Voluntary exercise and experimental mammary cancer

Adv Exp Med Biol. 1992:322:41-59. doi: 10.1007/978-1-4684-7953-9_5.


The results of these studies indicate that voluntary activity suppresses the development of chemically and virally induced primary mammary tumors in rats and mice fed high-fat diets. These diets were chosen to mimic the current U.S. fat consumption of approximately 40% of calories as fat. It remains to be seen if activity exerts a similar suppressive effect on animals fed their customary low-fat diet (10% calories as fat). In general, the activity profiles of the female Fischer F-344 and Sprague-Dawley rat and the C3H/o mu j mouse exhibited a similar pattern with an early peak followed by a gradual plateau over time. The effects of activity on body fat composition showed a trend toward a decreased percent of body fat when compared to sedentary animals but a statistically significant decrease was found only in the F-344 female rat. In the DMBA model, carcinogen dose did alter outcome parameters. For example, time to first tumor was extended under low- but not high-DMBA conditions, and, conversely, tumor multiplicity was significantly decreased in the high- but not low-DMBA group. In the NMU model, an inverse association was found between the amount of activity and tumor incidence. A similar association was not found with the DMBA model. The reason for this is uncertain, but further analysis in terms of other parameters such as total tumor number may shed more light on this discrepancy. The suppressive effect of activity on the MMTV-induced mouse mammary tumor is of particular interest since it raises the possibility that activity may exert effects on the process of provirus insertion, and/or oncogene activation--an area of great potential promise in cancer prevention. Activity appeared to enhance the volume and to a lesser degree the number of metastatic foci in the lungs of F-344 retired breeders under high-fat but not medium-fat conditions. In addition, the most active animals in the high-fat group exhibited the greatest volume of metastases. These results, together with those in the NMU model, point to the critical importance of the quantity of voluntary activity an animal engages in and its relation to both primary and secondary cancer prevention. They imply that beyond a certain point of either frequency or intensity, the beneficial effect of exercise may be nullified by competing deleterious effects. The metastases study has also brought to light the importance of dietary fat as a potential intervening variable.(ABSTRACT TRUNCATED AT 400 WORDS)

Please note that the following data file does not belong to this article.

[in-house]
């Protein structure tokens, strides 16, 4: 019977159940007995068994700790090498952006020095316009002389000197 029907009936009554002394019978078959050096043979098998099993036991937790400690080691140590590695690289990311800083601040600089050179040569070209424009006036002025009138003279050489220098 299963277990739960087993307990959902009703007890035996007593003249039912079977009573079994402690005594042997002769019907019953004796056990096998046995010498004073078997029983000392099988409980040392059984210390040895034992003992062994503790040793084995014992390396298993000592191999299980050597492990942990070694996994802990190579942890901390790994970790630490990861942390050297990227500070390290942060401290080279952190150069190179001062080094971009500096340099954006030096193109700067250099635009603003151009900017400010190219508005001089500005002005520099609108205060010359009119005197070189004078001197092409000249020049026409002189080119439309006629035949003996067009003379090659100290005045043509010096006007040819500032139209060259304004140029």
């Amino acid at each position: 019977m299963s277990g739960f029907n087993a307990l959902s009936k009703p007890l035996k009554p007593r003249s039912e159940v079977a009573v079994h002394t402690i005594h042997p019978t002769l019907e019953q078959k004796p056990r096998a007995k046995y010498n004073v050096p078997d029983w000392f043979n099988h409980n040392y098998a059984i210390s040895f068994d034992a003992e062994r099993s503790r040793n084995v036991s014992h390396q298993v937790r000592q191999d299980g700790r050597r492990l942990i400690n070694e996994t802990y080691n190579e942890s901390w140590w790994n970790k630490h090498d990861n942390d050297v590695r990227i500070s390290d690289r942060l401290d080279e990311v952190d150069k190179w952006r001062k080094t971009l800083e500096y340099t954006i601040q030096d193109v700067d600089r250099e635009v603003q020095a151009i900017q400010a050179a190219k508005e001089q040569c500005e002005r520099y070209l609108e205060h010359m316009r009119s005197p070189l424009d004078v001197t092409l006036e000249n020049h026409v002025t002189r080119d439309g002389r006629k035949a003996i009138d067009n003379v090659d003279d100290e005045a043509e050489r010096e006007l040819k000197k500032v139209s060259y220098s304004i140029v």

Publication types

  • Research Support, U.S. Gov't, P.H.S.
  • Review

MeSH terms

  • 9,10-Dimethyl-1,2-benzanthracene
  • Animals
  • Mammary Neoplasms, Experimental / physiopathology*
  • Methylnitrosourea
  • Mice
  • Mice, Inbred C3H
  • Neoplasm Metastasis / physiopathology
  • Physical Conditioning, Animal*
  • Rats
  • Rats, Sprague-Dawley
  • Volition


  • 9,10-Dimethyl-1,2-benzanthracene
  • Methylnitrosourea